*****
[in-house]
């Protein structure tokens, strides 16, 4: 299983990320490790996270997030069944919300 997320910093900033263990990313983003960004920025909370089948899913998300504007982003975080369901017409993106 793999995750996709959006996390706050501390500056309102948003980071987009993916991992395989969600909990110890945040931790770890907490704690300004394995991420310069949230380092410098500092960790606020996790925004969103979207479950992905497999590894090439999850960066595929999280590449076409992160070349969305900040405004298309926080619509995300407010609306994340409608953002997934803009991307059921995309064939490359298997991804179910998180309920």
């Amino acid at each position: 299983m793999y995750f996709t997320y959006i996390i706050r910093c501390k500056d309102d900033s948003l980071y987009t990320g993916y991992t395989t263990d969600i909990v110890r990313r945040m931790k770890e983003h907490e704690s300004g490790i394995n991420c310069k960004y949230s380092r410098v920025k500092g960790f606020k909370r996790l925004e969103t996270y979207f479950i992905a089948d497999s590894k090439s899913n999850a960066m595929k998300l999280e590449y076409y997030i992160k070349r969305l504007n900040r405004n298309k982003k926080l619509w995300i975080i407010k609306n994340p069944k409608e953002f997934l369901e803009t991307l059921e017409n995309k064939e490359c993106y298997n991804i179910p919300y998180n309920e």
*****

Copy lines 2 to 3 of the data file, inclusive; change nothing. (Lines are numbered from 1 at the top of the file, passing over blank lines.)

């Protein structure tokens, strides 16, 4: 299983990320490790996270997030069944919300 997320910093900033263990990313983003960004920025909370089948899913998300504007982003975080369901017409993106 793999995750996709959006996390706050501390500056309102948003980071987009993916991992395989969600909990110890945040931790770890907490704690300004394995991420310069949230380092410098500092960790606020996790925004969103979207479950992905497999590894090439999850960066595929999280590449076409992160070349969305900040405004298309926080619509995300407010609306994340409608953002997934803009991307059921995309064939490359298997991804179910998180309920």
């Amino acid at each position: 299983m793999y995750f996709t997320y959006i996390i706050r910093c501390k500056d309102d900033s948003l980071y987009t990320g993916y991992t395989t263990d969600i909990v110890r990313r945040m931790k770890e983003h907490e704690s300004g490790i394995n991420c310069k960004y949230s380092r410098v920025k500092g960790f606020k909370r996790l925004e969103t996270y979207f479950i992905a089948d497999s590894k090439s899913n999850a960066m595929k998300l999280e590449y076409y997030i992160k070349r969305l504007n900040r405004n298309k982003k926080l619509w995300i975080i407010k609306n994340p069944k409608e953002f997934l369901e803009t991307l059921e017409n995309k064939e490359c993106y298997n991804i179910p919300y998180n309920e």